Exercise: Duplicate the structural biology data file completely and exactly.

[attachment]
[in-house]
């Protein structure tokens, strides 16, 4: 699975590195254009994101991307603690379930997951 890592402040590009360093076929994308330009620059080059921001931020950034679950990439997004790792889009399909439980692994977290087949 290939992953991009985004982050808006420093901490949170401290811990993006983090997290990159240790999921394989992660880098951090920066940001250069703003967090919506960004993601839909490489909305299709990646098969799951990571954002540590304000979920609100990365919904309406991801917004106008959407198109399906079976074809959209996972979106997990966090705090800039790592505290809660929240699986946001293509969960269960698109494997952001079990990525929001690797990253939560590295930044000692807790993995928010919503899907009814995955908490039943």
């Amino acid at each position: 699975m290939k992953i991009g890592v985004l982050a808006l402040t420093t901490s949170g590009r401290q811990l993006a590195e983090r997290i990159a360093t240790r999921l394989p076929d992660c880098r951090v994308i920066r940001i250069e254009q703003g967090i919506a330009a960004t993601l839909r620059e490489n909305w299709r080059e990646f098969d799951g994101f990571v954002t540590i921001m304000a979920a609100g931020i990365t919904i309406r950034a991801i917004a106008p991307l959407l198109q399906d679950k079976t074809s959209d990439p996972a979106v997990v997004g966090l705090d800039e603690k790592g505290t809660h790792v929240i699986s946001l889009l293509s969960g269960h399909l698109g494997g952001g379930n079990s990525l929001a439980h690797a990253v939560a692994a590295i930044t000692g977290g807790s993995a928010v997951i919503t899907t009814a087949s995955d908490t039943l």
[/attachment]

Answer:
[in-house]
């Protein structure tokens, strides 16, 4: 699975590195254009994101991307603690379930997951 890592402040590009360093076929994308330009620059080059921001931020950034679950990439997004790792889009399909439980692994977290087949 290939992953991009985004982050808006420093901490949170401290811990993006983090997290990159240790999921394989992660880098951090920066940001250069703003967090919506960004993601839909490489909305299709990646098969799951990571954002540590304000979920609100990365919904309406991801917004106008959407198109399906079976074809959209996972979106997990966090705090800039790592505290809660929240699986946001293509969960269960698109494997952001079990990525929001690797990253939560590295930044000692807790993995928010919503899907009814995955908490039943």
């Amino acid at each position: 699975m290939k992953i991009g890592v985004l982050a808006l402040t420093t901490s949170g590009r401290q811990l993006a590195e983090r997290i990159a360093t240790r999921l394989p076929d992660c880098r951090v994308i920066r940001i250069e254009q703003g967090i919506a330009a960004t993601l839909r620059e490489n909305w299709r080059e990646f098969d799951g994101f990571v954002t540590i921001m304000a979920a609100g931020i990365t919904i309406r950034a991801i917004a106008p991307l959407l198109q399906d679950k079976t074809s959209d990439p996972a979106v997990v997004g966090l705090d800039e603690k790592g505290t809660h790792v929240i699986s946001l889009l293509s969960g269960h399909l698109g494997g952001g379930n079990s990525l929001a439980h690797a990253v939560a692994a590295i930044t000692g977290g807790s993995a928010v997951i919503t899907t009814a087949s995955d908490t039943l």